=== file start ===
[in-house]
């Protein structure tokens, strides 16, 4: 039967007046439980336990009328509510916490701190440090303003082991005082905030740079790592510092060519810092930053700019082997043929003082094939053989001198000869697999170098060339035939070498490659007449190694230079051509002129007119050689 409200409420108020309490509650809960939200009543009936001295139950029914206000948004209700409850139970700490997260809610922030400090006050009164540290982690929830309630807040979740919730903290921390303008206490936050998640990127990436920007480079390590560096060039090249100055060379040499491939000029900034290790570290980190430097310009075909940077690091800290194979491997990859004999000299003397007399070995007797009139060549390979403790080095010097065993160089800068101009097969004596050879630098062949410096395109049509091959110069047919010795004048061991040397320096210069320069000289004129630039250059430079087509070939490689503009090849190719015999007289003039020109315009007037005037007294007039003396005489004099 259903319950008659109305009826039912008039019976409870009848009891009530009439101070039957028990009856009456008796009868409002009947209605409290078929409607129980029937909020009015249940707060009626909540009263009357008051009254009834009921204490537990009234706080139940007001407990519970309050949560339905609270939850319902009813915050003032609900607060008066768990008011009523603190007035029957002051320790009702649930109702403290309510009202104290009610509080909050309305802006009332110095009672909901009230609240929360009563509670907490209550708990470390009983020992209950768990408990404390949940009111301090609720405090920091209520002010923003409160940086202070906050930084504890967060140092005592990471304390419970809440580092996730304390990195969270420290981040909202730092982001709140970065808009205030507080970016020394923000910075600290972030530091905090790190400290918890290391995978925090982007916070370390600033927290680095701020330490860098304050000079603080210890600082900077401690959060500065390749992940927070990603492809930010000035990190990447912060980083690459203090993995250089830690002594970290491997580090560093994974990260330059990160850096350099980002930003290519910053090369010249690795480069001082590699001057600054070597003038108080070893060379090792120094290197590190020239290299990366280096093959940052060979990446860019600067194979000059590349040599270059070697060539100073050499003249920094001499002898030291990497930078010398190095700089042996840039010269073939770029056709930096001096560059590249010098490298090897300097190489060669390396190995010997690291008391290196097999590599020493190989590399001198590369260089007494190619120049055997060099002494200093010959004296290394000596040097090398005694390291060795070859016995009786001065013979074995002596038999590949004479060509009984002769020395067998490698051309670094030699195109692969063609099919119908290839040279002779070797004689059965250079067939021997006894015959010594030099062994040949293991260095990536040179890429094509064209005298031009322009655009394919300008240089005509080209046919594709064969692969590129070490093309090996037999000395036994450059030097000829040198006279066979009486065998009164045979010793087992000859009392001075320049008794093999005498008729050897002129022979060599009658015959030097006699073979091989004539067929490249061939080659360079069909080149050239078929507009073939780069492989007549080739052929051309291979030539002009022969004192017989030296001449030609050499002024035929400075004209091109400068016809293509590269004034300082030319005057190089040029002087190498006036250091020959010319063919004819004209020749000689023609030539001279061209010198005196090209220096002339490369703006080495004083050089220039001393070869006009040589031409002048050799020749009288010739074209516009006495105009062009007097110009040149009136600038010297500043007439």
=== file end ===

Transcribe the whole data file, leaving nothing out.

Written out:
[in-house]
């Protein structure tokens, strides 16, 4: 039967007046439980336990009328509510916490701190440090303003082991005082905030740079790592510092060519810092930053700019082997043929003082094939053989001198000869697999170098060339035939070498490659007449190694230079051509002129007119050689 409200409420108020309490509650809960939200009543009936001295139950029914206000948004209700409850139970700490997260809610922030400090006050009164540290982690929830309630807040979740919730903290921390303008206490936050998640990127990436920007480079390590560096060039090249100055060379040499491939000029900034290790570290980190430097310009075909940077690091800290194979491997990859004999000299003397007399070995007797009139060549390979403790080095010097065993160089800068101009097969004596050879630098062949410096395109049509091959110069047919010795004048061991040397320096210069320069000289004129630039250059430079087509070939490689503009090849190719015999007289003039020109315009007037005037007294007039003396005489004099 259903319950008659109305009826039912008039019976409870009848009891009530009439101070039957028990009856009456008796009868409002009947209605409290078929409607129980029937909020009015249940707060009626909540009263009357008051009254009834009921204490537990009234706080139940007001407990519970309050949560339905609270939850319902009813915050003032609900607060008066768990008011009523603190007035029957002051320790009702649930109702403290309510009202104290009610509080909050309305802006009332110095009672909901009230609240929360009563509670907490209550708990470390009983020992209950768990408990404390949940009111301090609720405090920091209520002010923003409160940086202070906050930084504890967060140092005592990471304390419970809440580092996730304390990195969270420290981040909202730092982001709140970065808009205030507080970016020394923000910075600290972030530091905090790190400290918890290391995978925090982007916070370390600033927290680095701020330490860098304050000079603080210890600082900077401690959060500065390749992940927070990603492809930010000035990190990447912060980083690459203090993995250089830690002594970290491997580090560093994974990260330059990160850096350099980002930003290519910053090369010249690795480069001082590699001057600054070597003038108080070893060379090792120094290197590190020239290299990366280096093959940052060979990446860019600067194979000059590349040599270059070697060539100073050499003249920094001499002898030291990497930078010398190095700089042996840039010269073939770029056709930096001096560059590249010098490298090897300097190489060669390396190995010997690291008391290196097999590599020493190989590399001198590369260089007494190619120049055997060099002494200093010959004296290394000596040097090398005694390291060795070859016995009786001065013979074995002596038999590949004479060509009984002769020395067998490698051309670094030699195109692969063609099919119908290839040279002779070797004689059965250079067939021997006894015959010594030099062994040949293991260095990536040179890429094509064209005298031009322009655009394919300008240089005509080209046919594709064969692969590129070490093309090996037999000395036994450059030097000829040198006279066979009486065998009164045979010793087992000859009392001075320049008794093999005498008729050897002129022979060599009658015959030097006699073979091989004539067929490249061939080659360079069909080149050239078929507009073939780069492989007549080739052929051309291979030539002009022969004192017989030296001449030609050499002024035929400075004209091109400068016809293509590269004034300082030319005057190089040029002087190498006036250091020959010319063919004819004209020749000689023609030539001279061209010198005196090209220096002339490369703006080495004083050089220039001393070869006009040589031409002048050799020749009288010739074209516009006495105009062009007097110009040149009136600038010297500043007439």